Finally, in 2003, we created the Office of Weapons Removal and Abatement within the Bureau of Political-Military Affairs to provide a strategic focus on the growing conventional weapons proliferation challenge. Uniting formerly separate units responsible for Humanitarian Demining, Mine Action, and Small Arms/Light Weapons initiatives, the established mission of this office clearly describes its comprehensive approach: "to develop policy options, implement destruction and mitigation programs, and engage civil society in order to reduce the harmful worldwide effects generated by indiscriminately used illicit and abandoned conventional weapons of war."
S.1949 – Lugar-Obama Legislation
Mr. Chairman, the Department of State fully shares the core objectives of the proposed "Cooperative Proliferation Detection, Interdiction Assistance, and Conventional Threat Reduction Act of 2005." We have transformed our internal organization to provide the focus on proliferation detection, interdiction, and conventional weapons destruction that the legislation envisages. The Administration as a whole has developed an effective interagency structure for interdiction to coordinate efforts quickly and effectively. We are now working to augment our capacity for detection and interdiction, to expand our programs worldwide, and to ensure that they fully meet their intended purpose – to prevent dangerous WMD-related shipments from reaching their intended destination. We are also expanding our efforts, and cooperating closely with other agencies and governments, to destroy or disable man-portable air defense systems (MANPADS), persistent landmines, small arms/light weapons, and other conventional arms of greatest concern.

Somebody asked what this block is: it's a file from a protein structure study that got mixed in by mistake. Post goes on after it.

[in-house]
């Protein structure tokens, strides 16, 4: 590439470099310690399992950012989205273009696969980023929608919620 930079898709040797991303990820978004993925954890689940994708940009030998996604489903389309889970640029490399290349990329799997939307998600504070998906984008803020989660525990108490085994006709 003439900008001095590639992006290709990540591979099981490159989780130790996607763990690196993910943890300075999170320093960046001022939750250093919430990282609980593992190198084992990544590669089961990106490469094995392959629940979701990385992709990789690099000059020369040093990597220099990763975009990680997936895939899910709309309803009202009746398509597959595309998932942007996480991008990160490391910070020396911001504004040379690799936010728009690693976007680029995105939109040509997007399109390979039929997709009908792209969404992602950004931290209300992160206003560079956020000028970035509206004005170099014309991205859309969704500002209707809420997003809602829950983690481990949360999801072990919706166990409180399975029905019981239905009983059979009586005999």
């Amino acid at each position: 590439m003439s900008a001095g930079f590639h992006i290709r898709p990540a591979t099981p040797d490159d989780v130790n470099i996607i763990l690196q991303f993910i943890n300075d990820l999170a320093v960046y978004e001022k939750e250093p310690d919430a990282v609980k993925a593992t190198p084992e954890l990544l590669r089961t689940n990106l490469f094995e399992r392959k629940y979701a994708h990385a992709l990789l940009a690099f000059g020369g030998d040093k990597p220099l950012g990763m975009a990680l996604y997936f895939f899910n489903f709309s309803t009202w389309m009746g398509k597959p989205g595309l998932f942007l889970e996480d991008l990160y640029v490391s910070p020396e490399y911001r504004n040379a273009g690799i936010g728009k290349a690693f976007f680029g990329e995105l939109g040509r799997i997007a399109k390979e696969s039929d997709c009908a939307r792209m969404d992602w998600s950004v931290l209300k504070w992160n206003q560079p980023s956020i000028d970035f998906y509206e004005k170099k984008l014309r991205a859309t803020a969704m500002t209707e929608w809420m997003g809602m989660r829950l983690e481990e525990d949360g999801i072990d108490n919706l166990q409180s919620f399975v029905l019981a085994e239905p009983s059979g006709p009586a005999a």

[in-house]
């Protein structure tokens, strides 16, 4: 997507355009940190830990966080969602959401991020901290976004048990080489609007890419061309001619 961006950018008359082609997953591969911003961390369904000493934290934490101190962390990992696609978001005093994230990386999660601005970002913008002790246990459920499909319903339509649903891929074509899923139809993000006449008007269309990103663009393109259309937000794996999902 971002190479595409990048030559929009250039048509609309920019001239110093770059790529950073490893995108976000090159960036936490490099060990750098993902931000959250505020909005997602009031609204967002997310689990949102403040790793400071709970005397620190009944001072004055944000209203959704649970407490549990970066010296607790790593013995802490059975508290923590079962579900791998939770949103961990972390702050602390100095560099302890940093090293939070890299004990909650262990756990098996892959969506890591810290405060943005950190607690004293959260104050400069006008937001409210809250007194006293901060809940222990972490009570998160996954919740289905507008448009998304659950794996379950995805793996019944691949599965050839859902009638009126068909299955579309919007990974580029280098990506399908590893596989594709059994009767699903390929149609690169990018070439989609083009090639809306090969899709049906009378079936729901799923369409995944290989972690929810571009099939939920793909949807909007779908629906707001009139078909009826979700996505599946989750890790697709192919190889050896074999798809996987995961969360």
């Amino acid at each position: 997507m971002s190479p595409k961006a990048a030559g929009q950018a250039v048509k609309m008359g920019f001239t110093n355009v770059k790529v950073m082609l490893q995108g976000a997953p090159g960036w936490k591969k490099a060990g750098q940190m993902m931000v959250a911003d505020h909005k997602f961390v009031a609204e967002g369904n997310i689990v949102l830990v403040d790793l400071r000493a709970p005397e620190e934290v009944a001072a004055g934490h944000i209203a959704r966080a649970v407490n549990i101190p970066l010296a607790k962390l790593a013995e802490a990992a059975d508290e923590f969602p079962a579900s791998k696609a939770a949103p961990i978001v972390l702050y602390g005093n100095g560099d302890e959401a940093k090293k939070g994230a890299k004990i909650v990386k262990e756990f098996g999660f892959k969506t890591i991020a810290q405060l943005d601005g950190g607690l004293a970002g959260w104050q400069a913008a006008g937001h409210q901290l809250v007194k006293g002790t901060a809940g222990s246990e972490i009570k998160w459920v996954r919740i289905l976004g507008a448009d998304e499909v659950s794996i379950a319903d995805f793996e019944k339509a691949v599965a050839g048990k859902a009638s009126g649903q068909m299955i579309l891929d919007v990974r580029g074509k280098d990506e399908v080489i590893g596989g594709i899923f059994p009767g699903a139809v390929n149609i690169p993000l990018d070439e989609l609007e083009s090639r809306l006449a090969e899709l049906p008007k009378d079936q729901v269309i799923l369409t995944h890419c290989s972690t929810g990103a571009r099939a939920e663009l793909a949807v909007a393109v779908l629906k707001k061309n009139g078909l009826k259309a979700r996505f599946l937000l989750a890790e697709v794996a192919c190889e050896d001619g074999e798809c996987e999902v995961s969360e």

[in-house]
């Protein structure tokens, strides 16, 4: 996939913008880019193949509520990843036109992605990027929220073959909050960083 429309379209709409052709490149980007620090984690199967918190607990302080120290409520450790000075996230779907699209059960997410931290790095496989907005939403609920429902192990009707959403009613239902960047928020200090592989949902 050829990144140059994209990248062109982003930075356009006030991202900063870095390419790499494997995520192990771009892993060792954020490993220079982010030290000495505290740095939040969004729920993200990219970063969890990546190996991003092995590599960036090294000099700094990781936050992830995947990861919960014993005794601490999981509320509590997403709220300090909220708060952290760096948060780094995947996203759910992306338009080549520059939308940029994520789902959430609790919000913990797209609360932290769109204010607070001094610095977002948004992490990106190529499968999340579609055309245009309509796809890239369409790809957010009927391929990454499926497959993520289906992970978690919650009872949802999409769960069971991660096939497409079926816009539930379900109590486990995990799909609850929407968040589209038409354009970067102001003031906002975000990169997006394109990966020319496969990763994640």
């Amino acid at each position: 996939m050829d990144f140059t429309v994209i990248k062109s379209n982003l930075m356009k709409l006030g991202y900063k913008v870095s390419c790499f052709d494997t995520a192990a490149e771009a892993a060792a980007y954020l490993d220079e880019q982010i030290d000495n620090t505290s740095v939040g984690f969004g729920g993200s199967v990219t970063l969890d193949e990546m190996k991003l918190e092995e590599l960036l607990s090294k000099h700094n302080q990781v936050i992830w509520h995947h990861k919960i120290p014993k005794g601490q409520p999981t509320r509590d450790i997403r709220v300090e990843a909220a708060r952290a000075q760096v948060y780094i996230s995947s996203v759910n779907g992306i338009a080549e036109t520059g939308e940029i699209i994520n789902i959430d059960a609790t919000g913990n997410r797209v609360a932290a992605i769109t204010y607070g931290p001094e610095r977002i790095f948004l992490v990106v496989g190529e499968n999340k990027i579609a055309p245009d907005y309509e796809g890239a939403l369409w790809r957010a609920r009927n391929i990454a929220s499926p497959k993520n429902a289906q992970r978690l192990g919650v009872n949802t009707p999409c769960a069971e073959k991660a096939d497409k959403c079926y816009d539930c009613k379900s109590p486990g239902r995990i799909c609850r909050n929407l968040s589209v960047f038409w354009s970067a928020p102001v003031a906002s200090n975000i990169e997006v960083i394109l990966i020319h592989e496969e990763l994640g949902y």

The Department looks forward to working with the Committee to address how best to enhance our ability – and to assist our partners to enhance their ability – to meet the full spectrum of WMD, missile, and conventional threats. In particular, flexible funding authority can help us to take on high priority tasks, some unforeseen, for which other agencies – or other governments – are not as well equipped. A good example of the importance of such flexibility was our ability to use the Department of State’s Nonproliferation and Disarmament Fund (NDF) to help implement rapidly the elimination of Libya’s WMD and longer-range missile programs. Without that flexibility, we could not have removed quickly Libya’s UF6, centrifuge equipment, uranium metal casting gear, or SCUD-C ballistic missiles. We fully support Section 106 of S.1949, which would permanently authorize NDF activities to be conducted outside the former Soviet states.
The President and his Administration have devoted higher priority, and more funding, to nonproliferation and weapons reduction assistance than any of their predecessors. The President also has spearheaded efforts like the G-8 Global Partnership Against the Spread of Weapons and Materials of Mass Destruction to increase dramatically the contribution of our international partners in this area. However, the United States, even when joined by active partners, cannot do everything at once. Therefore, we must establish priorities.